Teresa was a vibrant extroverted woman who lived life with great energy and courage. Her accomplishments still have a profound effect on the church and Christians of our day. She functioned in the way the CEO of a company might operate today. Her reforming of a large order with many traditions was a tremendous accomplishment. Not only did she reform the Carmelite order for women; she also reformed the men’s order of Carmelites with her friend, John of the Cross. She knew how to work with and around people in church and society, and often won them to her views by both reason and prayer.
A woman of deep prayer she inspired others to be the same. In her several books on prayer she says very little about her other accomplishments. The flourishing of the Carmelite order–in her day, in the time of her namesake, Therese of Lisieux, and still today–attests to her powers of persuasion and planning. Her secret, of course, was her deep and abiding friendship with God. She was early canonized by the Catholic Church and more recently (1970) was proclaimed a doctor (a theologian, a teacher) of the Church.
Teresa of Avila was probably as busy as any woman in history but her accomplishments can be attributed to her visionary life of prayer. This great administrator worked in a spirit of great joy, in spite of frequent illness and many hardships.
Her life and teachings are significant for contemporary Christians, especially women whose experiences of God have often been undervalued by themselves and others. Today we are more and more in need of hearing and telling stories of such experiences. We can see the interior castle as a place of relationship and intimacy where receptivity and openness are integral to mystical prayer.
The story of Teresa’s relationship with the Divine, and her ability to share this with us, can encourage us in our search for an intimate relationship with God. Her message speaks especially to us contemporary Christians who still need to work at trusting and valuing our experiences as persons of prayer.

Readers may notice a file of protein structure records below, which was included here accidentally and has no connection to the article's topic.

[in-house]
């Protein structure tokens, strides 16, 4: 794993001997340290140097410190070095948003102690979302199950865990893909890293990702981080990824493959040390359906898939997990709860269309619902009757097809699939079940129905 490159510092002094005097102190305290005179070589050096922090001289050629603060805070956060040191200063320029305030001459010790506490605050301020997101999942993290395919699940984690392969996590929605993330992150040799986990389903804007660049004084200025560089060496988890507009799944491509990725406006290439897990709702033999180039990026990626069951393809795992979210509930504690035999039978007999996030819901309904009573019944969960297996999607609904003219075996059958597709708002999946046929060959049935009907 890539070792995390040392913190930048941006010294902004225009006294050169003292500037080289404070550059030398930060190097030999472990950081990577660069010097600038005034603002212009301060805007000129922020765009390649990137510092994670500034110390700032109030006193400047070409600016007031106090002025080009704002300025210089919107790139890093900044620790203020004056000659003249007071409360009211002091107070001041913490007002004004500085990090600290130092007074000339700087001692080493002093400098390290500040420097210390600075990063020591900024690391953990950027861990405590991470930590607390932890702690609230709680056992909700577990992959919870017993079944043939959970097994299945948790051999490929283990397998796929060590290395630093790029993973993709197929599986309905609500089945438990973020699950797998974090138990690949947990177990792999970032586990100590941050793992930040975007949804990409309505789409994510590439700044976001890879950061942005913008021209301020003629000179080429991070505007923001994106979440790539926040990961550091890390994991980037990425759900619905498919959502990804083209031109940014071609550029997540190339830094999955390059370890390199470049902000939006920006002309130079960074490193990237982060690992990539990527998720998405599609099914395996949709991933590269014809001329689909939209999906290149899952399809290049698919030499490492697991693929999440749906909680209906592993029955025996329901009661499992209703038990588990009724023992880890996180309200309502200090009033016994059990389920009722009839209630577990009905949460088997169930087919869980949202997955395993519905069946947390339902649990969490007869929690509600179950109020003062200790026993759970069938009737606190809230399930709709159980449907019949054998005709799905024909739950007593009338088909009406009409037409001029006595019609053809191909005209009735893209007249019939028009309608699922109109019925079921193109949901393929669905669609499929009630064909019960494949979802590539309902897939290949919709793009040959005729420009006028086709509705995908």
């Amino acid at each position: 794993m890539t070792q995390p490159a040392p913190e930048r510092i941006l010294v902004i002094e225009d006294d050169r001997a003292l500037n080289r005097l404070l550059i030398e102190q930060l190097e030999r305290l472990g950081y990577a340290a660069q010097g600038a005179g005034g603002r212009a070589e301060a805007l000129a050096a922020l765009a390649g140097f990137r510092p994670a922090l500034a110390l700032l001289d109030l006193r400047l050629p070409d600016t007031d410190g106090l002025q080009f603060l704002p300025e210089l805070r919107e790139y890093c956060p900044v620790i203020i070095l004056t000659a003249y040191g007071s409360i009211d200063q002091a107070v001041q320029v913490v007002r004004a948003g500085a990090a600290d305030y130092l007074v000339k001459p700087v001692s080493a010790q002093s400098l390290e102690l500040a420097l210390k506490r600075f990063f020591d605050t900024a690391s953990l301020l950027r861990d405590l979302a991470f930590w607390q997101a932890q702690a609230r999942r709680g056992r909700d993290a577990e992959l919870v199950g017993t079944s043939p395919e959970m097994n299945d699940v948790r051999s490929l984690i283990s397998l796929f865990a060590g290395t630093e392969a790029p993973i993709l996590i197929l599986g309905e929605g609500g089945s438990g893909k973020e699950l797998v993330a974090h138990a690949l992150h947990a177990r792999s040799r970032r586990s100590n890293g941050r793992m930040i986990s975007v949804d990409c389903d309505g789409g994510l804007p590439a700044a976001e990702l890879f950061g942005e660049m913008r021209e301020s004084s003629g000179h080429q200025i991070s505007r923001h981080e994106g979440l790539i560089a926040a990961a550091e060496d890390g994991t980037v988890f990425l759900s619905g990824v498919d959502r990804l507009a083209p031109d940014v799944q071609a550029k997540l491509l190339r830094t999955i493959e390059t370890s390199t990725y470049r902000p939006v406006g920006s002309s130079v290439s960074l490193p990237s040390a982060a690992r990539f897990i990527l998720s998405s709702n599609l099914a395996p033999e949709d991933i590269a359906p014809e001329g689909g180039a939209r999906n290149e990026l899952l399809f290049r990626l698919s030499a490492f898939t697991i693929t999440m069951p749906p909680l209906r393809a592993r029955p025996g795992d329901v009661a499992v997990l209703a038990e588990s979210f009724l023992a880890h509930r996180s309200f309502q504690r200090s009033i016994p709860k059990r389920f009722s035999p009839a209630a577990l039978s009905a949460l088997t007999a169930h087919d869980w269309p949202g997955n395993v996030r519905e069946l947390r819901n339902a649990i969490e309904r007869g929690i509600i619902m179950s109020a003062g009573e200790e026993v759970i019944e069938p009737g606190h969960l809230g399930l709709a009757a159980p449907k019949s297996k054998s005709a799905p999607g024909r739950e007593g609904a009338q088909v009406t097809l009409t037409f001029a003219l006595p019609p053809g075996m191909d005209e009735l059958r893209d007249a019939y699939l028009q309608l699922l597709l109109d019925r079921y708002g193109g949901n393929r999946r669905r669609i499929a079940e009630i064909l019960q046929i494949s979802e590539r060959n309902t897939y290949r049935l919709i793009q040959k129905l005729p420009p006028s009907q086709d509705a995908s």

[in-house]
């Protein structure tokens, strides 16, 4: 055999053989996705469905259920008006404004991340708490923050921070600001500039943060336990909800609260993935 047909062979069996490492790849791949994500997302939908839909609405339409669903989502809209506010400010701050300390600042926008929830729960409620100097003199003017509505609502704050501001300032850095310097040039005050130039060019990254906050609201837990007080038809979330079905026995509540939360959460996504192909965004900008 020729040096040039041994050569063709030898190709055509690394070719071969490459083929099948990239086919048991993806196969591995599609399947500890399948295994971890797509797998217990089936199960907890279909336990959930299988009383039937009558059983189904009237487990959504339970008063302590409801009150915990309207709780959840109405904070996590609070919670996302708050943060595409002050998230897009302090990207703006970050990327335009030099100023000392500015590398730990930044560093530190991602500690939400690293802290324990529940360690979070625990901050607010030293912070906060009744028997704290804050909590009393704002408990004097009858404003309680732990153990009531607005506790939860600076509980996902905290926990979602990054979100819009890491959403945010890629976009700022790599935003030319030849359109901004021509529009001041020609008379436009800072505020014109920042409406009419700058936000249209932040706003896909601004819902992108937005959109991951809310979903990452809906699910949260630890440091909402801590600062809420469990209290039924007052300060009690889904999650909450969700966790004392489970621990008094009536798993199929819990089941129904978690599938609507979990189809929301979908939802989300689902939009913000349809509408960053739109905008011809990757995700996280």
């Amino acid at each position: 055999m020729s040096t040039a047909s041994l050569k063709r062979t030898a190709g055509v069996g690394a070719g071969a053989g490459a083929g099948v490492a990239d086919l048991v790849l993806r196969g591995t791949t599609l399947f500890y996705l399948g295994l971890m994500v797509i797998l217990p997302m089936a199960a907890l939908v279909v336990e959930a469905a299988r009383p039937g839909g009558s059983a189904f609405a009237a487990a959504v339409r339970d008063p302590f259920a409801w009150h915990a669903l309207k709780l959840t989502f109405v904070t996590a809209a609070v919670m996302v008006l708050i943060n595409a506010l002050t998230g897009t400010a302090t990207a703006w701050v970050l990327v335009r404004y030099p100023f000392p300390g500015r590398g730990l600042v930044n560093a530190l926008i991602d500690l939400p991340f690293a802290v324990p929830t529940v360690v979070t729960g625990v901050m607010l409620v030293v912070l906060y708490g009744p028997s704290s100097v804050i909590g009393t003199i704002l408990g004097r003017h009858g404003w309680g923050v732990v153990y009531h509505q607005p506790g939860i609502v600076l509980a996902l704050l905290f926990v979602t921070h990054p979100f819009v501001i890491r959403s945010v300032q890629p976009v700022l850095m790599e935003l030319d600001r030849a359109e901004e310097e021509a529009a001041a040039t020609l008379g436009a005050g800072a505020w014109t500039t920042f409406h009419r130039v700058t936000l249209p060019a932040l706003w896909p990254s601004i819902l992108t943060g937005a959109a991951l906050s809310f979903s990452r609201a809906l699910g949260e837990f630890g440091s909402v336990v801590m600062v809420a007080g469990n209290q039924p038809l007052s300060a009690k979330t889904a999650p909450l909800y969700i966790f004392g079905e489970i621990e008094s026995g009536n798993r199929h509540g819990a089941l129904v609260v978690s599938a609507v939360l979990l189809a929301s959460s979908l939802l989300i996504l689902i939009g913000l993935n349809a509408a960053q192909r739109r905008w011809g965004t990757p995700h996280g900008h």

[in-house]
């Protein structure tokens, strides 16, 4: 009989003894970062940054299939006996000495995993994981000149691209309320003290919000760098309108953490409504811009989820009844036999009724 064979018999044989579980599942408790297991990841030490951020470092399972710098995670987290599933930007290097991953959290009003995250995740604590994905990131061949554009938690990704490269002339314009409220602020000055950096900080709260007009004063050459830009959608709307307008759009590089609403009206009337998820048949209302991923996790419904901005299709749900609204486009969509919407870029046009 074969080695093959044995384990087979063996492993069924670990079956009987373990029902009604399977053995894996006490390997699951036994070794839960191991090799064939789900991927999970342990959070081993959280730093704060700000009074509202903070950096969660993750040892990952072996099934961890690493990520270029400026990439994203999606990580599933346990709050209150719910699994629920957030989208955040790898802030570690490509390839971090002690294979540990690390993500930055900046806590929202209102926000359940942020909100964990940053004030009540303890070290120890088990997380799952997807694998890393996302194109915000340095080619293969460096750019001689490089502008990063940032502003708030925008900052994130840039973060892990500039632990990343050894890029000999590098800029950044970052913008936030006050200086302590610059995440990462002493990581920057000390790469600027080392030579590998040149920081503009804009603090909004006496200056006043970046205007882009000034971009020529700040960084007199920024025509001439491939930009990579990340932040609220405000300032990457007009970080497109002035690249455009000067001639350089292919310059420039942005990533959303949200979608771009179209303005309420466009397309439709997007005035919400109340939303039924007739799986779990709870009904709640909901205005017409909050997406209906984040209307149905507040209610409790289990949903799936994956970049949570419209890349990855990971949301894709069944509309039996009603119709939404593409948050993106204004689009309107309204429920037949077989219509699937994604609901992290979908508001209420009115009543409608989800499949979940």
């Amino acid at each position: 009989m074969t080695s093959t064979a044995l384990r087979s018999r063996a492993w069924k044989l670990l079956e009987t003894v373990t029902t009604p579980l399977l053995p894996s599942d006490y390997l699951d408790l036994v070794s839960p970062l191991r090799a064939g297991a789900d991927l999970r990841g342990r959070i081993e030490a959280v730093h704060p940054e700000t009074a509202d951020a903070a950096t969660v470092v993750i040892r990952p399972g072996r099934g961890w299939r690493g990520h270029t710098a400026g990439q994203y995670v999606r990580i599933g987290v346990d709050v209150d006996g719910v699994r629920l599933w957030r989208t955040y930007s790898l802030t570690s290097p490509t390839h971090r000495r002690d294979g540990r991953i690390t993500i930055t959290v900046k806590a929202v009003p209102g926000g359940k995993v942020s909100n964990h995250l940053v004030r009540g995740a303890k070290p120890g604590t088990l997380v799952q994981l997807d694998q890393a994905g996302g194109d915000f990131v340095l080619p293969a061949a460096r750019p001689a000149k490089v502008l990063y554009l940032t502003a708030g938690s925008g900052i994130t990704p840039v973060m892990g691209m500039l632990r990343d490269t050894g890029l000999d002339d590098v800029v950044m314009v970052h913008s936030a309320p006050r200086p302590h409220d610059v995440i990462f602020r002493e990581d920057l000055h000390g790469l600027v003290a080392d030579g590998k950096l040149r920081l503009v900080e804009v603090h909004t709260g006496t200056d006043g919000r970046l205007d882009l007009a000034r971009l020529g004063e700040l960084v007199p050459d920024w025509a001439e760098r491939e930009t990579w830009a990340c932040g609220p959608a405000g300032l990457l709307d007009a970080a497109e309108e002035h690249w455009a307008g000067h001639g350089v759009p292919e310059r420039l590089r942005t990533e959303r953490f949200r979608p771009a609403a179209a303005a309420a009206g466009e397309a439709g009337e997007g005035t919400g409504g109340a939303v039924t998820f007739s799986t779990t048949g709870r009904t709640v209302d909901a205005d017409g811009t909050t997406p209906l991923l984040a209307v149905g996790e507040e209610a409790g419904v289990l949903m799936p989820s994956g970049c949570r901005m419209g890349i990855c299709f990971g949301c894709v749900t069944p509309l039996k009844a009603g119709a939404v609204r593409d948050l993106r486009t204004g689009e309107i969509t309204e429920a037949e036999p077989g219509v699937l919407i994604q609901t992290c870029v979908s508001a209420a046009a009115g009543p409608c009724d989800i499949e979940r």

You may find the following intercessions a helpful way to conclude this session on Teresa of Avila, woman of prayer and justice:
O God, we ask you to
teach us the ways of prayer;
give us the grace to cherish our friendship with Jesus;
help us to grow in self-knowledge, humility, and love for one another;
bless all those who seek to bring about reform in church and society;
grant that women who study theology and spirituality bring their wisdom and insight to the church.
O God, in Teresa you have given us a model–a woman who was faithful to prayer and to the work she was called to do. Help us to be so committed to you that our daily work fosters our life of prayer and our life of prayer enables us to live fully in the world around us and be aware of its needs. We ask this through Jesus, her friend. Amen.
(Adapted from Peoples Companion to the Breviary, vol. 2, p. 522, (published by the Carmelites of Indianapolis, 1997)